If you can believe it, it’s already been well over a year since I took over as editor of The Pipestone Flyer. I just want to thank all of you readers who call, write in, drop by or flag me down on the street to tell me you enjoy and look forward to reading our paper.
One of the things I did shortly after moving to Wetaskiwin was begin looking for a new motorcycle. It became clear after looking at Kijiji, lots of people felt their older bikes with 30,000 kms on them were certainly made of pure gold. I like to think I’m a pretty decent detective, and after doing some research it became clear buying a brand new bike was the best option as the price between 30,000 kms and zero kms was actually quite close.
Anyhoo, I bought a 2014 Honda CBR 500r, what you’d call a relaxed sportbike. I got an excellent deal on it, and it’s not expensive to insure.
Insurance is sort of the topic of this column. How to prevent something negative happening to your property.
My bike is now slightly over one year old, and it’s been keyed twice. Someone scratched the fuel tank deeply on two separate occasions (through the coating, the enamel, the paint and into the metal, so no accident and likely not a kid playing around) which happened overnight while parked at home. I’m reasonably sure I know who did it, but the police can’t investigate or lay charges based on a hunch.
So now I do the best I can to ensure my property is secure.
The most important security feature I have is my parking location. I park the bike immediately next to my townhouse bay window, so when I look out (it seems like I look out every 10 minutes) the bike is only about 10 inches away from me. Since it’s so close, if anyone is there taking or moving the bike, I can hear them from inside.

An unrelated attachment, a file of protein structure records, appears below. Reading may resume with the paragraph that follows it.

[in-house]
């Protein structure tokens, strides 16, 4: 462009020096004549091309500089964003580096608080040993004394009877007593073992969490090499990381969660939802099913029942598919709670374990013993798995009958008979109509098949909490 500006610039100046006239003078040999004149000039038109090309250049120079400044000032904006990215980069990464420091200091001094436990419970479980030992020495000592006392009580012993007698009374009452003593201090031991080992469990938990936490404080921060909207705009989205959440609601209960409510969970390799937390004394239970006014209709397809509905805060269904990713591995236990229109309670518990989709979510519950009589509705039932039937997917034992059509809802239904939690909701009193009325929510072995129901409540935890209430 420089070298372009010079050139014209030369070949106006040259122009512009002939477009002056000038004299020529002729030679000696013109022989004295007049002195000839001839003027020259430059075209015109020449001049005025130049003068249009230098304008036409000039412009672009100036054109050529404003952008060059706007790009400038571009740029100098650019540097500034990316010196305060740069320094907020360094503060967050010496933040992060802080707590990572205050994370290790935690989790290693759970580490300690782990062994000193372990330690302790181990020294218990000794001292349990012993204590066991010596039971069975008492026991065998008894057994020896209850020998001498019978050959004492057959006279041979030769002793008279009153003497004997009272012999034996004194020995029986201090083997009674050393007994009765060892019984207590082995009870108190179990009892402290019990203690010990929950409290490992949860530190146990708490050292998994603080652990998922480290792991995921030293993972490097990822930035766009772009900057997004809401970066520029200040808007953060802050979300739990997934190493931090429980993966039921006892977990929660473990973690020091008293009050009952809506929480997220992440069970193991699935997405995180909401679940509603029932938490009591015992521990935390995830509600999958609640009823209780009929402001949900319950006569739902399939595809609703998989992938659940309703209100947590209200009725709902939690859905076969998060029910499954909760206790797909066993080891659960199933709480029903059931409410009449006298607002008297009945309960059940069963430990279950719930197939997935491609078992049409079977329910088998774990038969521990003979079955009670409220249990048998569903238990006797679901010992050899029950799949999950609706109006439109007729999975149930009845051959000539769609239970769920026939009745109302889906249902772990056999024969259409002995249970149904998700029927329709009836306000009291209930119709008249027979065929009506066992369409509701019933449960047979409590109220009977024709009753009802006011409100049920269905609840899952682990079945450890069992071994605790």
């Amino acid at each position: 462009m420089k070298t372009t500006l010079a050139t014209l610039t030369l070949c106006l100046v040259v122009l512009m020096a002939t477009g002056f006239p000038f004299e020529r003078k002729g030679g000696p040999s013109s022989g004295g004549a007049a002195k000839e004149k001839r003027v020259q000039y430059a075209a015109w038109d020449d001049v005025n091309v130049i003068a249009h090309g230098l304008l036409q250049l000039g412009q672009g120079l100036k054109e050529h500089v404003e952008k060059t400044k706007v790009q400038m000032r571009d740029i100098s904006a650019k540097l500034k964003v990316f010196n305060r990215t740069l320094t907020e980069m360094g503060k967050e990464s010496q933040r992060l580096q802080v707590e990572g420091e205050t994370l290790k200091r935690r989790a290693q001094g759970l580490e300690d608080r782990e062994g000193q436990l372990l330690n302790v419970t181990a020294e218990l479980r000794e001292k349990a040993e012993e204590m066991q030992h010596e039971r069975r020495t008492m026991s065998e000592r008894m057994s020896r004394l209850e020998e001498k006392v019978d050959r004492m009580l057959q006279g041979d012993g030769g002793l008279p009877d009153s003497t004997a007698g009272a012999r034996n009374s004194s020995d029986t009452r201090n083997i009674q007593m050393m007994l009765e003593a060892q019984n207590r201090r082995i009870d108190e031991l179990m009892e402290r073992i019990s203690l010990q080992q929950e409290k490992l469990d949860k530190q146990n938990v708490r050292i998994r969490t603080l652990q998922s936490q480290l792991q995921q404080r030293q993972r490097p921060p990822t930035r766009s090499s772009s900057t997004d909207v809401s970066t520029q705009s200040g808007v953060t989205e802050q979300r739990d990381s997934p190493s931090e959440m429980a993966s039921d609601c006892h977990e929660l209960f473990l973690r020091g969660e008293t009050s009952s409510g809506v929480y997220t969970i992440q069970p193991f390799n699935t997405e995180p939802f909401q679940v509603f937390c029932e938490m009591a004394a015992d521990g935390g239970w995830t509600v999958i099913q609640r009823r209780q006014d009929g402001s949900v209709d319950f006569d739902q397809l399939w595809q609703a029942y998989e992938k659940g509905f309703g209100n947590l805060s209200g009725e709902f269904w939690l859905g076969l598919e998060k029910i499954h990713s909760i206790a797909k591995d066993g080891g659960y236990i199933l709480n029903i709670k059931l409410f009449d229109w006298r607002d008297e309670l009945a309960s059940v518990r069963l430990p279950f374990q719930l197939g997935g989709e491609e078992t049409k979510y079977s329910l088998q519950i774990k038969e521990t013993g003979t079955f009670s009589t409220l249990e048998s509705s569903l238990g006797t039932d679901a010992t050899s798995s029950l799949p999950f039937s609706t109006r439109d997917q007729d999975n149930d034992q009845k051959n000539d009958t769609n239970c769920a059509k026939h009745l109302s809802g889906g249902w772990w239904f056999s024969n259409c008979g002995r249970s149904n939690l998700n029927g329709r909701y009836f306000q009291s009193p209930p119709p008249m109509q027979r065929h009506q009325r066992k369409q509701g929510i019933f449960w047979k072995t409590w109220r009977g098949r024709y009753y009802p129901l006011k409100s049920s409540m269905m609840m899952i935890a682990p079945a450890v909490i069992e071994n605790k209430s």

Second, I purchased a 24-hour security camera. Cameras are much easier to use now, as miniaturization allows small, affordable cameras that have night recording capability. The camera I bought has at least a 50 foot range with wide angle, even at night and sits only about three or four feet from the bike. The image it records at night is amazingly clear, more than enough to use as evidence in court. The camera plugs into a small receiver I purchased for $20 off eBay, which can record onto an SD memory card (like the one in your digital camera), and the card I use holds 48 hours of video. Then you just plug the receiver into the laptop, and presto. I mounted the camera inside my home, so vandals can’t get it, and it’s quite visible so they know they’re the star of the show; I don’t bother setting it for “motion detection,” I let the camera record everything that happens 24-hours a day. The only mistake I made was paying $100 for the camera; the same camera is available on eBay for about $16.
Third, I bought two chrome-plated tow chains with two Brinks 11,000 pound laminated padlocks. Now, I’m not completely stupid. I know chains and locks can be cut, even though I’m told the chrome makes the chain more difficult to cut and rust-proof as well. But I have one chain running into both tires on the bike then padlocked together, and the second chain running through one tire and through several patio rungs nearby, then padlocked to the first chain. Anyone who cuts the chains or locks is going to spend some time and make a lot of noise. A lot of noise. Likely, clever thieves will see all this primitive technology and realize the risk of getting caught is too high.
Lastly, the bike itself has a steering lock. It wouldn’t prevent two thieves from picking up the bike and carrying it away, but at least one thief would have a bit of trouble with it.
Sad to say, but for those of us who work for a living you have to do what’s necessary to protect your property.
Stu Salkeld is the editor of The Pipestone Flyer and writes a regular column for the paper.